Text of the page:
Homeless children in families are increasing in numbers across the country and have been noted to have frequent health problems. The health status of homeless children was assessed on multiple dimensions through parental report in a survey conducted with 196 homeless families in 10 shelters in Los Angeles and 194 housed poor families after March 1987 through January 1988. During the month before the survey, the homeless and housed poor children experienced high rates of illness symptoms, disability, and bed days. Homeless and housed poor children were frequently rated by their parents to be in fair or poor health (17% vs 13%, P = .14). Homeless children, however, were reported to have more behavior problems and school failure [30% vs 18%, P = .06] than housed poor children. Homeless children also had high rates of other health problems such as developmental delay (9%) and overweight (13%). The diets of homeless children were frequently imbalanced, dependent on food from "fast-food" restaurants, and characterized by repeated periods of deprivation. Family problems were more common among homeless families, especially among single-parent homeless families compared with single-parent housed families (spousal abuse, 68% vs 41%, P < .01; parental drug and alcohol abuse, 60% vs 39%, P < .01). It is concluded that homeless children have significant child behavior and developmental problems and disorders of nutrition and growth, which are associated with multiple risk factors in their environment.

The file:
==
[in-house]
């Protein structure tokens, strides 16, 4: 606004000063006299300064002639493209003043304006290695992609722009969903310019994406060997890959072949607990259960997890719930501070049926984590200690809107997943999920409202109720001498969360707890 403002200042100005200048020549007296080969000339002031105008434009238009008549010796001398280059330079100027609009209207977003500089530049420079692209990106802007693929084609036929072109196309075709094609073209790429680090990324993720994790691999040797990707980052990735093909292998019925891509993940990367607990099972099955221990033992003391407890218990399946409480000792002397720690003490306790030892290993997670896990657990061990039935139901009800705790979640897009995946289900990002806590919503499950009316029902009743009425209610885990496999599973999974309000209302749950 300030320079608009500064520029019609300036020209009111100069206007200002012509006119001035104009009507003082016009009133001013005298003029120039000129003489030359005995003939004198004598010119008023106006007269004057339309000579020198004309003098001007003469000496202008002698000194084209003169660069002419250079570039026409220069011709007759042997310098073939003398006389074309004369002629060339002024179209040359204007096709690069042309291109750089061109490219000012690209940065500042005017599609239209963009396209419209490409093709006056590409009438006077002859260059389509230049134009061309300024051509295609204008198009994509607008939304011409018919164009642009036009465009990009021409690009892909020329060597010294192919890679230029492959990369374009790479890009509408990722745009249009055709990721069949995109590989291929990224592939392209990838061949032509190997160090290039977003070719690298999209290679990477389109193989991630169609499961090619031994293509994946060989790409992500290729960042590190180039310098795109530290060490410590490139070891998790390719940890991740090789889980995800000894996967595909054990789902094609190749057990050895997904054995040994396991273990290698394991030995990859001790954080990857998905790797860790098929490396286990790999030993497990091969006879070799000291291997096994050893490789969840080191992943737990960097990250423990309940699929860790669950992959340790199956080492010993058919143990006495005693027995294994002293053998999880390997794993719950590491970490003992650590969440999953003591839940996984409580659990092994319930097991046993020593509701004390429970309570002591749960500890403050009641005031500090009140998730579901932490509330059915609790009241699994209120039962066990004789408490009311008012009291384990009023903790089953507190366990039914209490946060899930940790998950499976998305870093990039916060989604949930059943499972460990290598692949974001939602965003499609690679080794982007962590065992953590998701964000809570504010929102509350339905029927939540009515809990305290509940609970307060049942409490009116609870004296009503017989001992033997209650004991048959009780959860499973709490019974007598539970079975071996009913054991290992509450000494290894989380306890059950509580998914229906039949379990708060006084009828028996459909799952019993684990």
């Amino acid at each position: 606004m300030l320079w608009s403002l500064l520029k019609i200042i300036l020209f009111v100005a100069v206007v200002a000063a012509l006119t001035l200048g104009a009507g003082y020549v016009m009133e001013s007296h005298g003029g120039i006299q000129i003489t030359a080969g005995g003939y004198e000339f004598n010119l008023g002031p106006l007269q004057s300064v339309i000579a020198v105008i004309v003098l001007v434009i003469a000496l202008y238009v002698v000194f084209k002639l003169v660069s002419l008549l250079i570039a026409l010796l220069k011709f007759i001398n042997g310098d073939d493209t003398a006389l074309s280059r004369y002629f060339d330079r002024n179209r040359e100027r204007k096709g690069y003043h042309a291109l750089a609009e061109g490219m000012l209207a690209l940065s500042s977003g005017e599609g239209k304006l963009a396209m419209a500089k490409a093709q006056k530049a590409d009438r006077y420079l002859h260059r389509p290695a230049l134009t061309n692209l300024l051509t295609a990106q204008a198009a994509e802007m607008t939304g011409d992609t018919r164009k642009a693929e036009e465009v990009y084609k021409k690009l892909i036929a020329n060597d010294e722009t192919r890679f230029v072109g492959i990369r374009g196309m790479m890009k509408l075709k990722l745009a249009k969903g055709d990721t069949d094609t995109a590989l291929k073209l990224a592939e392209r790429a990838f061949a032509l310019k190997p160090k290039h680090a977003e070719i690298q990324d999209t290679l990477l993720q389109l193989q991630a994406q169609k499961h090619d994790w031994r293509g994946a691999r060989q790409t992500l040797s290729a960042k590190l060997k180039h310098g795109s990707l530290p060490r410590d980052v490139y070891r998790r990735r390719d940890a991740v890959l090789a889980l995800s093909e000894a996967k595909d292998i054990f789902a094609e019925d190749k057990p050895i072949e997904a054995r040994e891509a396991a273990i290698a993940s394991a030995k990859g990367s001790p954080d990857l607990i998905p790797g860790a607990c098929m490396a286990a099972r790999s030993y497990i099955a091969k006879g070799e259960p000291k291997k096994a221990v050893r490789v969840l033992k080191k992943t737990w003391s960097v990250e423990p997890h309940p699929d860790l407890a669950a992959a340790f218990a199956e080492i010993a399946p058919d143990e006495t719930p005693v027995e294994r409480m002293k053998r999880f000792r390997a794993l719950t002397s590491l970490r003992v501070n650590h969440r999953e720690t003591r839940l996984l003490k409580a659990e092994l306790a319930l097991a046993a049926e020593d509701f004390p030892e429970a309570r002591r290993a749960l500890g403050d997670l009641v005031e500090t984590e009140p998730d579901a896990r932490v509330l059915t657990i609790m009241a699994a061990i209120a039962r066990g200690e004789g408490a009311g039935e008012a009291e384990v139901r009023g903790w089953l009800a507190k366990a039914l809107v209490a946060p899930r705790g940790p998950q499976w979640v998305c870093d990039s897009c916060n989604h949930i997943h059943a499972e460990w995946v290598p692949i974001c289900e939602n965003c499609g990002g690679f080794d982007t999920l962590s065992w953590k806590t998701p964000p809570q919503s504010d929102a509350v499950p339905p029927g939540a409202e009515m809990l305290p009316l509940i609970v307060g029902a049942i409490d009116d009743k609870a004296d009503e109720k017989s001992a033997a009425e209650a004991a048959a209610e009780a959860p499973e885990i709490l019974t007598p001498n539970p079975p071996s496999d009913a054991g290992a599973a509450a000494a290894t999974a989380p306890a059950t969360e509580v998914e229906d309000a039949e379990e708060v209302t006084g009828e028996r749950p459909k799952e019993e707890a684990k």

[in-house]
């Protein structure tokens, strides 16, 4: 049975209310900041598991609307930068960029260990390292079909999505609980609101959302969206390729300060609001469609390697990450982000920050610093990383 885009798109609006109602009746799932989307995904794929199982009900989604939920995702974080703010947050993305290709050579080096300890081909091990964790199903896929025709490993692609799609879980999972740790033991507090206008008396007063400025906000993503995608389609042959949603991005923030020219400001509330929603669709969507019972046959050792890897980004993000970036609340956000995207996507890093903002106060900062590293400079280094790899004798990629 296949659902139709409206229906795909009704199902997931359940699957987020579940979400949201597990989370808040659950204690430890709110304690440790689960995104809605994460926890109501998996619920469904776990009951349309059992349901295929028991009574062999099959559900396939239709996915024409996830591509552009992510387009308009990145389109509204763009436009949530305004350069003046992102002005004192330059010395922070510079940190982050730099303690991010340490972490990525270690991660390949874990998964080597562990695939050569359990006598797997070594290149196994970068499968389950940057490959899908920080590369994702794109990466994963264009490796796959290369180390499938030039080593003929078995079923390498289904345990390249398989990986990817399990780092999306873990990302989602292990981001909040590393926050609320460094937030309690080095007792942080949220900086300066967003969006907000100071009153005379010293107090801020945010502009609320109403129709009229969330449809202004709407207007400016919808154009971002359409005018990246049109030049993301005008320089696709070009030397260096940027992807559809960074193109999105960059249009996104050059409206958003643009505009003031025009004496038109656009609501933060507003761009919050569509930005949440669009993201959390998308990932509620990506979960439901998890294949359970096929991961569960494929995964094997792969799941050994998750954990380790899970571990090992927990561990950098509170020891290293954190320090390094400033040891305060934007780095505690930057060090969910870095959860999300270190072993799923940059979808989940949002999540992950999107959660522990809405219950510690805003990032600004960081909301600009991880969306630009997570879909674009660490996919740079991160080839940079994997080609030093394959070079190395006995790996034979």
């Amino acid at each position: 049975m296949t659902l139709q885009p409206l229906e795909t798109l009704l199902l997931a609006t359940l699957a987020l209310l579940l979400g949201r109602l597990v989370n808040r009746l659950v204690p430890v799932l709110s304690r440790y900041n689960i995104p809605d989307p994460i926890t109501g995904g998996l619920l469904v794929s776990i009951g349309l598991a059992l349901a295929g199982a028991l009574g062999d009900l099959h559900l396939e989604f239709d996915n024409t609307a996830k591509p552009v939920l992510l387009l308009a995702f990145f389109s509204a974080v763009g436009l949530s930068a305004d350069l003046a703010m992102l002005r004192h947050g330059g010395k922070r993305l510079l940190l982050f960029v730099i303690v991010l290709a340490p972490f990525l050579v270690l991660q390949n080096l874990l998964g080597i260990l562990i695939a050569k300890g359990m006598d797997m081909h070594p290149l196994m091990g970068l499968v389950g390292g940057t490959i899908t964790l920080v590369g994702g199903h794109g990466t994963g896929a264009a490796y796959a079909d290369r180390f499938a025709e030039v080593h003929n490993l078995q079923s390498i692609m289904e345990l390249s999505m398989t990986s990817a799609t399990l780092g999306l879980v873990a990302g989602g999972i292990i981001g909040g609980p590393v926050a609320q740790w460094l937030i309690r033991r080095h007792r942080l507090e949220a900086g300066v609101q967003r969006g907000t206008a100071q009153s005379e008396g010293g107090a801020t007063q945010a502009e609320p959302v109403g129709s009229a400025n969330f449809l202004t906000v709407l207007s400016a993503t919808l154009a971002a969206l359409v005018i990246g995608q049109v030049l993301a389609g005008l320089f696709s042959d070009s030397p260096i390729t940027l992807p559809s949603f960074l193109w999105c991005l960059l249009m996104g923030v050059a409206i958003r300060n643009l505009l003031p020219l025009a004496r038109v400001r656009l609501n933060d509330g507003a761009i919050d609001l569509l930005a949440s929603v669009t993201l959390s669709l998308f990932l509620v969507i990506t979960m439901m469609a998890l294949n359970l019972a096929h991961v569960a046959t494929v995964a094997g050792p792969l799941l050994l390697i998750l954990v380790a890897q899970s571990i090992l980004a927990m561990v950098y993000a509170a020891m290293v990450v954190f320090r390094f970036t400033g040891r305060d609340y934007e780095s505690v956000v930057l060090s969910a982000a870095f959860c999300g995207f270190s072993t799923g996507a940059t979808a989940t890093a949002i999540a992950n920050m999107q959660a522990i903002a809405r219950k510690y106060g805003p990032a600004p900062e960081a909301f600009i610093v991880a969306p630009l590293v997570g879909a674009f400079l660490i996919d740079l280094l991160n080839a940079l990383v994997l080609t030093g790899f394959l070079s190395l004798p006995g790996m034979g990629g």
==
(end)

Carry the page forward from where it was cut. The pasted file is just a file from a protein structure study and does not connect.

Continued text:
- Received April 17, 1989.
- Accepted January 2, 1990.
- Copyright © 1990 by the American Academy of Pediatrics